It has long been debated whether objects are ‘sortally’ individuated. This paper begins by clarifying some of the key terms in play—in particular, ‘sortal’, ‘individuation’, and ‘object’. The term ‘individuation’ is taken to have both a cognitive and a metaphysical sense, in the former denoting the singling out of an object in thought and in the latter a determination relation between entities. ‘Sortalism’ is defined as the doctrine that only as falling under some specific sortal concept can an object be (...) successfully singled out in thought. It is argued that such a view is too strong, but that a weaker one, ‘categorialism’, can be defended, this implying that a thinker cannot successfully single out an object in thought without having at least an implicit grasp of the criterion of identity that the object satisfies. (shrink)
In recent decades, a view of identity I call Sortalism has gained popularity. According to this view, if a is identical to b, then there is some sortal S such that a is the same S as b. Sortalism has typically been discussed with respect to the identity of objects. I argue that the motivations for Sortalism about object-identity apply equally well to event-identity. But Sortalism about event-identity poses a serious threat to the view that mental events are token identical (...) to physical events: A particular mental event m is identical with a particular physical event p only if there is a sortal S such that m and p are both Ss. If there is no such sortal, the doctrine of token-identity is not true. I argue here that we have no good reason for thinking that there is any such sortal. (shrink)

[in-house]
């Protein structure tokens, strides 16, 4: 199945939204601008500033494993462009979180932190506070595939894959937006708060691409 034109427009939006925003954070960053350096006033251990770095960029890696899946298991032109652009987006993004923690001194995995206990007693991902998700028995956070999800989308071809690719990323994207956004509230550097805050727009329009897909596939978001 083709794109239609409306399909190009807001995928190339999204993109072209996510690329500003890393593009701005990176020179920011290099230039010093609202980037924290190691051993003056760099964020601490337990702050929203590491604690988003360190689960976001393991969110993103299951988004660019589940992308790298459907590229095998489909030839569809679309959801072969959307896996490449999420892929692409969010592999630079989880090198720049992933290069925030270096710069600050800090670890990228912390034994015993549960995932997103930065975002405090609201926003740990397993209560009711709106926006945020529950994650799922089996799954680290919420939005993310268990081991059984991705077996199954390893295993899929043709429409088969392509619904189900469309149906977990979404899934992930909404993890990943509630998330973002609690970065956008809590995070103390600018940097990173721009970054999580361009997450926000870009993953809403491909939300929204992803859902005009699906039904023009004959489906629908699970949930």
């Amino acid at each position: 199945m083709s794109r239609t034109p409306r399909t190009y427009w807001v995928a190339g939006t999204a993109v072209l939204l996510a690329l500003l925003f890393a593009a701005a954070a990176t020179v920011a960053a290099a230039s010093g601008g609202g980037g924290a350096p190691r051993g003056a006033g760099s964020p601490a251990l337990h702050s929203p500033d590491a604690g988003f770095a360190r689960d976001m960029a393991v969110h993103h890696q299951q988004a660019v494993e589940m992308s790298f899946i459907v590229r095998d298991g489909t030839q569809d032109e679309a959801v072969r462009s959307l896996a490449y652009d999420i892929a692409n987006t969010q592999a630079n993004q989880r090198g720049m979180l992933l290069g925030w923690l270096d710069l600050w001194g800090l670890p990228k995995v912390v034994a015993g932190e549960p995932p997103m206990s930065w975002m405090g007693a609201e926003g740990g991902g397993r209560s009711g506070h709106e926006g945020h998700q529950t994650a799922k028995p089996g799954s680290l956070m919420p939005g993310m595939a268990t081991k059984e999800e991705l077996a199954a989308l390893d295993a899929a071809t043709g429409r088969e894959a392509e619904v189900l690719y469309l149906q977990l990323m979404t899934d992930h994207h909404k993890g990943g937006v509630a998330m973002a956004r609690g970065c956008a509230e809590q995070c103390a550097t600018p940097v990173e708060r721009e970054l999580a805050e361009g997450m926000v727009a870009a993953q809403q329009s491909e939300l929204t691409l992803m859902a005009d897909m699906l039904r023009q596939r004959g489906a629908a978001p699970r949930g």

According to the sortal conception of the universe of individuals every individual falls under a highest sortal, or category. It is argued here that on this conception the identity relation is defined between individuals a and b if and only if a and b fall under a common category. Identity must therefore be regarded as a relation of the form \, with three arguments x, y, and Z, where Z ranges over categories, and where the range of x and y (...) depends on the value of Z. An identity relation of this kind can be made good sense of in Martin-Löf’s type theory. But identity so construed requires a reformulation of Hume’s Principle that makes this principle unfit for explaining the sortal concept of cardinal number. The Neo-Logicist can therefore not appeal to the sortal conception in tackling the Julius Caesar problem, as proposed by Hale and Wright. (shrink)